The first time I looked for Old Bay seasoning in my favorite grocery store, I was perplexed. It wasn’t on the spice aisle. It wasn’t near the seafood. Doesn’t anyone like Old Bay in Rogue Valley?
Apparently customers of Food 4 Less either really, really like Old Bay, or the spice company cut an exclusive display deal with Sherm Olsrud. There, smack-dab in the middle of the meat section wasn’t a mere shelf dedicated to Old Bay but an entire tower devoted to the distinctive yellow can in all its various shapes and sizes, along with several other seasoning products manufactured by McCormick & Co., of Hunt Valley, Md.
Because I wasn’t planning a massive crab boil, my enthusiasm for Old Bay may seem a little odd. But apparently, like more and more fans of Old Bay, I’d discovered that the mixture of salt, peppers, paprika, mustard, celery seed, bay leaves, mace, cloves and cardamom adds a distinctive layer of flavor appropriate for a variety of dishes: tuna-fish salad, egg salad, potato salad, garlic mayonnaise for dipping artichokes and the obvious seafood.
I’m not usually a fan of seasoning blends and even enjoy concocting and grinding up my own. But like the Indian staple garam masala, Old Bay has so many ingredients that it becomes somewhat time-consuming to replicate from individual spices.
As the East Coast enjoys the high season for its beloved blue crabs, shipments of its crab seasoning are traveling far and wide, according to a recent story by The Baltimore Sun. Sales of Old Bay, which this summer is celebrating its 70th birthday, have increased 30 percent in recent decades, according to a spokeswoman for McCormick & Co. Copious consumer tips and recipes can be found on the Web site Old Bay Nation.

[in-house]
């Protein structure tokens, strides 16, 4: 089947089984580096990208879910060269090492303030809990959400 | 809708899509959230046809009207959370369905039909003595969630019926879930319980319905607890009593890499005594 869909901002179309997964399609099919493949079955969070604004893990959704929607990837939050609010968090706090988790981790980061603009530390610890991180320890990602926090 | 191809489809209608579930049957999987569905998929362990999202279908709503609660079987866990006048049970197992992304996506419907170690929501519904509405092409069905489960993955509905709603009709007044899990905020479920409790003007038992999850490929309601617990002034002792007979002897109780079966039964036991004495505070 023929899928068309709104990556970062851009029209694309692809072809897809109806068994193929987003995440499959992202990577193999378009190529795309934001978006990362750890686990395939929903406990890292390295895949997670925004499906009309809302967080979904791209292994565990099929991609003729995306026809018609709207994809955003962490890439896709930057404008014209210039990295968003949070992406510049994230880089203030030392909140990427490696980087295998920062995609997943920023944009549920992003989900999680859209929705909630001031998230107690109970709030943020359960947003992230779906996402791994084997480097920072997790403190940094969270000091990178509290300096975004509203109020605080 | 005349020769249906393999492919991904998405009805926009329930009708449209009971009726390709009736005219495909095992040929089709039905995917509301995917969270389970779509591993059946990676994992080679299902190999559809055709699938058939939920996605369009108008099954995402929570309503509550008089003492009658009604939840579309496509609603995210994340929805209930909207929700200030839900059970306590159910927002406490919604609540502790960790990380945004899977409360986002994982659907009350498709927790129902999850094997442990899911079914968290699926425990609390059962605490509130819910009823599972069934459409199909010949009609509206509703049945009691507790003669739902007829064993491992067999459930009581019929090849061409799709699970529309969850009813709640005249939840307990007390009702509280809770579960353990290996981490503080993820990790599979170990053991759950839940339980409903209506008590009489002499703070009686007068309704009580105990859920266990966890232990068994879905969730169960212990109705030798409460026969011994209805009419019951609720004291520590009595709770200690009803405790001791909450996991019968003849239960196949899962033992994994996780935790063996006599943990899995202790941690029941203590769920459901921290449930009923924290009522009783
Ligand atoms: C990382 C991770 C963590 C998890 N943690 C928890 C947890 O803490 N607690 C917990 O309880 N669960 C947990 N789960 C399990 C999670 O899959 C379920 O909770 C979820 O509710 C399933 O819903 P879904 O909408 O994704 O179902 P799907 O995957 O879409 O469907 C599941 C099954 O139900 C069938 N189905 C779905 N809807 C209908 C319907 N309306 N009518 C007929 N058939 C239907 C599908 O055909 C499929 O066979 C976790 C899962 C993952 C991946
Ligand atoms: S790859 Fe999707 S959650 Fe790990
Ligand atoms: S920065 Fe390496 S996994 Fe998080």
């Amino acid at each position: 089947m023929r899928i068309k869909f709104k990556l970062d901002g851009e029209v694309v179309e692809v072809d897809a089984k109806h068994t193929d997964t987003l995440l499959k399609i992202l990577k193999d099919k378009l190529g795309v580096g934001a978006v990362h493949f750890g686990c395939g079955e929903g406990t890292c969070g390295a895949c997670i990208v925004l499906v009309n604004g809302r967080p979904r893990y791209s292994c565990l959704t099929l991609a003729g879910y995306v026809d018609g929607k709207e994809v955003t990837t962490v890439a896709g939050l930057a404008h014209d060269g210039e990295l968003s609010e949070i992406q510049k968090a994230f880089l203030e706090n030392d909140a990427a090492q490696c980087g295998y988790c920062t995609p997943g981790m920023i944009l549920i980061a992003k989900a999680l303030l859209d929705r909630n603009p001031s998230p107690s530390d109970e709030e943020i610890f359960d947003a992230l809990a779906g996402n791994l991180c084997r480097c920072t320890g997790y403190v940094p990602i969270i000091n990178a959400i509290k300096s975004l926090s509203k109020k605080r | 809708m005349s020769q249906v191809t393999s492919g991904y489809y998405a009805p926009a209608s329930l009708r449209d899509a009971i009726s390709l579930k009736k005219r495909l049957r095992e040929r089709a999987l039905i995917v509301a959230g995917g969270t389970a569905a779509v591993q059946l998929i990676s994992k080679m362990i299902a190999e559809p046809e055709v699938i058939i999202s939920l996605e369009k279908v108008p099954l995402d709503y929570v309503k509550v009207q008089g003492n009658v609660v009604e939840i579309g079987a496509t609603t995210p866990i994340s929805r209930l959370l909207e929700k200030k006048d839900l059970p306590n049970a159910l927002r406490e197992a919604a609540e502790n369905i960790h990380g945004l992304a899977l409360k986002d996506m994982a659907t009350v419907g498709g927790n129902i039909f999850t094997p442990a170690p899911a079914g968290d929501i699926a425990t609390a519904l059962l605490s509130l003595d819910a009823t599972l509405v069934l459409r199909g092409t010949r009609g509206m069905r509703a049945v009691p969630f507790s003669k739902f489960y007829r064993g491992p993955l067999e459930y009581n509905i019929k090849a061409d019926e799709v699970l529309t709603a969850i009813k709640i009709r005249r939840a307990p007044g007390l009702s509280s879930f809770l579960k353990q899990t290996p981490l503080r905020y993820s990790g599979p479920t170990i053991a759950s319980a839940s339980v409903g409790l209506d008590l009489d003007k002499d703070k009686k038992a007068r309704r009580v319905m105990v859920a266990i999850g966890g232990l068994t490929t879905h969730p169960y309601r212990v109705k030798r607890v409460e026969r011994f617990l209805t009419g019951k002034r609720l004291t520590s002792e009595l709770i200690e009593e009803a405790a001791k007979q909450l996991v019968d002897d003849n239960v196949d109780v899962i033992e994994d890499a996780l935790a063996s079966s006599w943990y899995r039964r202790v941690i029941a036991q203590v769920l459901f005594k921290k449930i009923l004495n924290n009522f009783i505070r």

Old Bay has long been used in batter for fried chicken, as a dusting for corn on the cob and as an accent to snack foods like popcorn. But fans more recently attest to Old Bay in Mexican-inspired cuisine, such as fish tacos, sprinkled on macaroni and cheese and folded into scrambled eggs. In its home state, there’s little that Old Bay doesn’t go on, experts say.
How do you like your Old Bay? If you’re new to the seasoning, try it in one of its most common forms, like this clarified butter for dipping seafood.
Clarified Butters for Seafood
1 pound unsalted butter (about 3 cups; see directions)
4 teaspoons Old Bay seasoning
2 medium shallots, peeled and finely minced (4 tablespoons)
4-inch piece lemon grass from the white end, tough outer layers removed, finely minced (4 tablespoons)
3- or 4-inch ginger root, pureed (2 tablespoons)
To clarify the butter: Place it in a large saucepan over low heat. Cook without stirring until it has liquefied, then skim foam off top (discarding foam) until butter is clear enough to see through to milky solids at pan’s bottom. Remove from heat and strain clear butter into a separate container. Pour 1 cup butter into two ramekins and serve warm.
To make Old Bay-flavored butter: In a small saucepan over medium low heat, cook 1 cup clarified butter with the Old Bay seasoning for several minutes. Pour butter into two ramekins and serve warm.
To make lemon grass-flavored butter: Combine 1 cup clarified butter, the minced shallots, lemon grass and ginger puree in a small saucepan; cook for several minutes over medium-low heat, allowing flavors to meld. Divide equally between two ramekins; keep warm until ready to serve. These flavored butters can be made up to 2 days in advance.
Makes about 1 cup.